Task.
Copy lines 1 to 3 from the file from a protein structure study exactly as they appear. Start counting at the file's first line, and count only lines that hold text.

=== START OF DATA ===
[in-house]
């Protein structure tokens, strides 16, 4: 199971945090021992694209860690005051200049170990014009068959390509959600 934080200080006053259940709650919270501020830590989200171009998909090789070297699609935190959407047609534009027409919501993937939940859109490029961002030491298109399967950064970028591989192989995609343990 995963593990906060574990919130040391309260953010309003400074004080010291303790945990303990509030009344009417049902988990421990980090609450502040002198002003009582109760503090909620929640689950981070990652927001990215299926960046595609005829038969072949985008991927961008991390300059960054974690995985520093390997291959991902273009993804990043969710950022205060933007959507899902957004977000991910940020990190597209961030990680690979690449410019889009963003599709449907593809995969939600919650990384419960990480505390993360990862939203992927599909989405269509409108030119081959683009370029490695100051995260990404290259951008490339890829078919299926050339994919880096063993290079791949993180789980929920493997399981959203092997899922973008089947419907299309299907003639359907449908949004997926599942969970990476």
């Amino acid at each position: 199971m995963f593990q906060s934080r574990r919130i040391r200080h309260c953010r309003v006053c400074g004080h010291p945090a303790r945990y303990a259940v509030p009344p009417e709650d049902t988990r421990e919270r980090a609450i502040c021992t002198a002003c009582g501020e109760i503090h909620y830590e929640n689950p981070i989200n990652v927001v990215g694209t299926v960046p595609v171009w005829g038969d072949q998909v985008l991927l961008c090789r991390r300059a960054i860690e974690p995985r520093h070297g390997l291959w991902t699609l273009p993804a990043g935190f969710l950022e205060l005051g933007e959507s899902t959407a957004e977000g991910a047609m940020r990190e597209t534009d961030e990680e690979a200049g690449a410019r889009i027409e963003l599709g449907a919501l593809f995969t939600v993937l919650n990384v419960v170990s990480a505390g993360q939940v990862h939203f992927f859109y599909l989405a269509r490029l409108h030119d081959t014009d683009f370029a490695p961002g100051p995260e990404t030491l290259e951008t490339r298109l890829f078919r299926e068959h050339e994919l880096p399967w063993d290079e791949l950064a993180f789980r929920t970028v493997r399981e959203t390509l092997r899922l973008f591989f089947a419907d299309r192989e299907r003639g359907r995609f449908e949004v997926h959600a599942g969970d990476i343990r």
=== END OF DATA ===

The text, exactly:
[in-house]
């Protein structure tokens, strides 16, 4: 199971945090021992694209860690005051200049170990014009068959390509959600 934080200080006053259940709650919270501020830590989200171009998909090789070297699609935190959407047609534009027409919501993937939940859109490029961002030491298109399967950064970028591989192989995609343990 995963593990906060574990919130040391309260953010309003400074004080010291303790945990303990509030009344009417049902988990421990980090609450502040002198002003009582109760503090909620929640689950981070990652927001990215299926960046595609005829038969072949985008991927961008991390300059960054974690995985520093390997291959991902273009993804990043969710950022205060933007959507899902957004977000991910940020990190597209961030990680690979690449410019889009963003599709449907593809995969939600919650990384419960990480505390993360990862939203992927599909989405269509409108030119081959683009370029490695100051995260990404290259951008490339890829078919299926050339994919880096063993290079791949993180789980929920493997399981959203092997899922973008089947419907299309299907003639359907449908949004997926599942969970990476």
């Amino acid at each position: 199971m995963f593990q906060s934080r574990r919130i040391r200080h309260c953010r309003v006053c400074g004080h010291p945090a303790r945990y303990a259940v509030p009344p009417e709650d049902t988990r421990e919270r980090a609450i502040c021992t002198a002003c009582g501020e109760i503090h909620y830590e929640n689950p981070i989200n990652v927001v990215g694209t299926v960046p595609v171009w005829g038969d072949q998909v985008l991927l961008c090789r991390r300059a960054i860690e974690p995985r520093h070297g390997l291959w991902t699609l273009p993804a990043g935190f969710l950022e205060l005051g933007e959507s899902t959407a957004e977000g991910a047609m940020r990190e597209t534009d961030e990680e690979a200049g690449a410019r889009i027409e963003l599709g449907a919501l593809f995969t939600v993937l919650n990384v419960v170990s990480a505390g993360q939940v990862h939203f992927f859109y599909l989405a269509r490029l409108h030119d081959t014009d683009f370029a490695p961002g100051p995260e990404t030491l290259e951008t490339r298109l890829f078919r299926e068959h050339e994919l880096p399967w063993d290079e791949l950064a993180f789980r929920t970028v493997r399981e959203t390509l092997r899922l973008f591989f089947a419907d299309r192989e299907r003639g359907r995609f449908e949004v997926h959600a599942g969970d990476i343990r």